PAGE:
Hamilton versus Jefferson: Commentary, Part 1

This is the first of what I hope will be an ongoing book review series of Carson Holloway’s Hamilton versus Jefferson in the Washington Administration: Completing the Founding or Betraying the Founding? I attempted to do something similar earlier in my public history writing but for one reason or another I never stuck with it. With the amount of reading I do, these reviews and critiques should be commonplace. This time around I intend to follow through.

Why am I reviewing this particular book? Anyone that has read this blog or knows me is aware of my admiration for Alexander Hamilton and Federalism and Holloway’s book is a new entry in the growing scholarship of Hamilton, Jefferson, and the Early Republic. As a result, this is an optimal book for me to review.

Chapter 1: The Introduction

Holloway sets the stage for his research by ably demonstrating the intense rivalry between his subjects. “According to Jefferson, Hamilton was ‘a man whose history…is a tissue of machinations against the liberty of the country which has not only received him and given him bread, but heaped its honors on his head.’” Likewise, “According to Hamilton, Jefferson, who had taken such pains to present himself as ‘the quiet, modest, retiring philosopher,’ was in reality… ‘a man who is continually machinating against the public happiness.’” (p. 1)

Holloway’s conclusion is the rivalry between Alexander Hamilton and Thomas Jefferson was “not personal but political.” He suggests each may have felt personal animosity as to who would exert the most influence in the Washington Administration, “but this was neither man’s deepest concern.” Instead, the rivalry was about the future of the nation, which vision for America would prevail. “Each believed that he was protecting the newly established republic, and that the other was laboring to destroy it,” Holloway writes. This is very much an accurate assessment and one which I have written about myself. (p. 1)

However, it is not accurate to suggest the opposition between Hamilton and Jefferson was in no way personal, at least from Hamilton’s perspective. Consider James H. Read’s assertion that “What infuriated Hamilton about Jefferson was not his political principles but the real or perceived personal injuries Jefferson had inflicted on Hamilton’s career and reputation; and his judgement that Jefferson was a ‘contemptible hypocrite…’” (The Many Faces of Alexander Hamilton, p. 78) Read further asserts it “was not…these marked differences of political outlook that drove the battle with Jefferson [for Hamilton]. It was rather Hamilton’s perception of Jefferson’s devious and mischievous character, and what he had done to harm Hamilton personally, that got Hamilton’s blood boiling.” (Many Faces, p. 78) It galled Hamilton for Jefferson to be so hypocritical: “‘The plain simple republican’” was in truth “‘the aspiring turbulent competitor’” and a “‘contemptible hypocrite.’” (Many Faces, p. 99) Moreover, because Jefferson was so earnest in propagating, publicly and within the Washington Administration, that Hamilton was a monarchist and sought to replace the Constitution with a British-style government, Hamilton felt slandered and libeled, respectively, and desired to perpetually vindicate himself. Slander and libel by their nature are personal. Ergo, the political was very much interwoven with the personal for Alexander Hamilton, even if it was not for Thomas Jefferson.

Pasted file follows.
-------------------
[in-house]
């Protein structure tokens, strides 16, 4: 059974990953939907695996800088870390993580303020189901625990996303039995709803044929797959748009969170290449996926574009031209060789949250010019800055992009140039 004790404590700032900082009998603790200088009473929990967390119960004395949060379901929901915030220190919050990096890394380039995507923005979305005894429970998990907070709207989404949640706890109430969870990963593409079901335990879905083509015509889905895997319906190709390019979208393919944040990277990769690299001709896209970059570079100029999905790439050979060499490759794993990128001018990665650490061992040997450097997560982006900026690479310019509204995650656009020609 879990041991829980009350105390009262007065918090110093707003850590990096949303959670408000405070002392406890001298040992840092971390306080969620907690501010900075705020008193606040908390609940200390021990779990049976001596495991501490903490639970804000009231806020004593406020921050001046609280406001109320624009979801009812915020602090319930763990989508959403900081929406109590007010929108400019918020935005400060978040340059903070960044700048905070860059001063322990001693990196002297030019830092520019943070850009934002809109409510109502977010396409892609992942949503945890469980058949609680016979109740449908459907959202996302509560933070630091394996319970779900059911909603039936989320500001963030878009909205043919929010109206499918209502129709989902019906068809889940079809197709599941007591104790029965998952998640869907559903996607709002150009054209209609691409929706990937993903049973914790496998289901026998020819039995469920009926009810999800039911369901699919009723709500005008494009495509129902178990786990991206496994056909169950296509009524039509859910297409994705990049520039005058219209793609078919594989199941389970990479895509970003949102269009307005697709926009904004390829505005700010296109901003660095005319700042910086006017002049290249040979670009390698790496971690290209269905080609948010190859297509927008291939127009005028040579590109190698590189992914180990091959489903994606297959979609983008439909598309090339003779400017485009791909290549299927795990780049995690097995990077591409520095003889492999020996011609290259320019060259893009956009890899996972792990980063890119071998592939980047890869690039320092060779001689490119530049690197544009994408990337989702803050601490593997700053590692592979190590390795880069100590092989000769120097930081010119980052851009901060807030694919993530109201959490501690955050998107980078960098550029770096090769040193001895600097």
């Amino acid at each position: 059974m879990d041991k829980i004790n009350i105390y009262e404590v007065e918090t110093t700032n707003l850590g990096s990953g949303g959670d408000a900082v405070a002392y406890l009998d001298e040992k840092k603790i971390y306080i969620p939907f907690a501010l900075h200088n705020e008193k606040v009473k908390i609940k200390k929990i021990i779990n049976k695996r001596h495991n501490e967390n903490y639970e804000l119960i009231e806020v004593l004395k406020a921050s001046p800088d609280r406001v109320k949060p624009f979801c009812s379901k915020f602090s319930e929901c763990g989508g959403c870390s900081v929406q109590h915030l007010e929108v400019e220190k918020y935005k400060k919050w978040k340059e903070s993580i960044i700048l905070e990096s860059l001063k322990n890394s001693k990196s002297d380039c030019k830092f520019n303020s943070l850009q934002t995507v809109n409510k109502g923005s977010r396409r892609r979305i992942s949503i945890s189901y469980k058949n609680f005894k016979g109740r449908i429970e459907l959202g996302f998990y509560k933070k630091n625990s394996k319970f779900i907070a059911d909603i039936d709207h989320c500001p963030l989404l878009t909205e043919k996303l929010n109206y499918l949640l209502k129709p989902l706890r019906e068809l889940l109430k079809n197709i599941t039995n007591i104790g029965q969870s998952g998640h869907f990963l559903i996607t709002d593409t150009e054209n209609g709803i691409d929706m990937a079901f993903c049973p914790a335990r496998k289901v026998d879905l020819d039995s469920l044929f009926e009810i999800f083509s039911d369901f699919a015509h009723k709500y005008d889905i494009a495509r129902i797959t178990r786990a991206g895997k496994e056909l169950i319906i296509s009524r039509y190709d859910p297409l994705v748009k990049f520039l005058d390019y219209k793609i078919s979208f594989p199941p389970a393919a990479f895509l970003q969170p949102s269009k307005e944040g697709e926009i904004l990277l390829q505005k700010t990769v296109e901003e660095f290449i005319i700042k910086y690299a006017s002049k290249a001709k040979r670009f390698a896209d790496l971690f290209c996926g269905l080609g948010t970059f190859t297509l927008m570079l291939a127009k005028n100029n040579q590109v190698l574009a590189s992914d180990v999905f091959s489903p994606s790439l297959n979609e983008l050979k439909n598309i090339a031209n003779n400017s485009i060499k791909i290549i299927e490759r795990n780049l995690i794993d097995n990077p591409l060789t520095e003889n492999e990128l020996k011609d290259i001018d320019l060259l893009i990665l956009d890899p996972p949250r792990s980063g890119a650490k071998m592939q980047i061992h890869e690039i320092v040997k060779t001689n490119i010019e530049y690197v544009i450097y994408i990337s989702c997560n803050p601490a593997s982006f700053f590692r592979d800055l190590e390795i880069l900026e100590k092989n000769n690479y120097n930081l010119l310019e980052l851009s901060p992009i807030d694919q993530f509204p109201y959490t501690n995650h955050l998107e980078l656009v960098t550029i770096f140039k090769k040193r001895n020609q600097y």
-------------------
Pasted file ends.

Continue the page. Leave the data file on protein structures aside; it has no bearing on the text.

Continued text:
Holloway summarizes that Jefferson assumed Hamilton was attempting to replace the “new republic with a monarchy modeled on the British constitution, whereas Hamilton “thought he was completing the founding.” In turn, Hamilton likened Jefferson and “Jeffersonianism” to French Jacobism (in modern language, akin to referring to an individual in extreme political left terms) as the “real threat to the republic.” (p. 2) I would posit, though, Holloway errs into the common explanation without demonstrating, at least in his introduction, the subtlety I argue is nearer the truth. Consider what I have written previously here. In short, it is not so much that Hamilton was “completing or betraying the founding,” for example, or that Jefferson would unleash the peasantry anarchy feared by Federalists, but rather that Hamilton was acting in what he credited to be the mandate of the Constitution, while Jefferson credited Hamilton’s agenda overstepped the Constitution’s mandate. Therein is a far richer and nuanced insight than Holloway presents. Again, at least thus far.

As for the premise of the book itself, I greatly appreciate it. As Holloway explains, there are some “excellent biographies” of Alexander Hamilton (Forrest McDonald, Richard Brookhiser, Ron Chernow) and a plethora of Thomas Jefferson biographies even if they lack the quality of Hamilton’s. Yet no study has devoted its attention exclusively to the debates between the two while serving during the Washington Administration. “The epic scale of each man’s life, the impressive range of each man’s thought, and the variety of issues at play during the first Washington administration prevent more general studies from giving the detailed account of Hamilton and Jefferson’s arguments and counterarguments that the present study aims to provide.” (pp. 2-3) Even John Ferling’s Jefferson and Hamilton: The Rivalry that Forged a Nation, as Holloway footnotes, details the entirety of each man’s respective lives instead of focusing on a specific “moment.”
I’m eager to continue reading.


I’ve changed the title and ceased referring to these posts as “reviews” because they aren’t properly reviews. Instead, I am now calling them “Commentaries.” I will write up a more traditional, summative review once I’ve finished the book.


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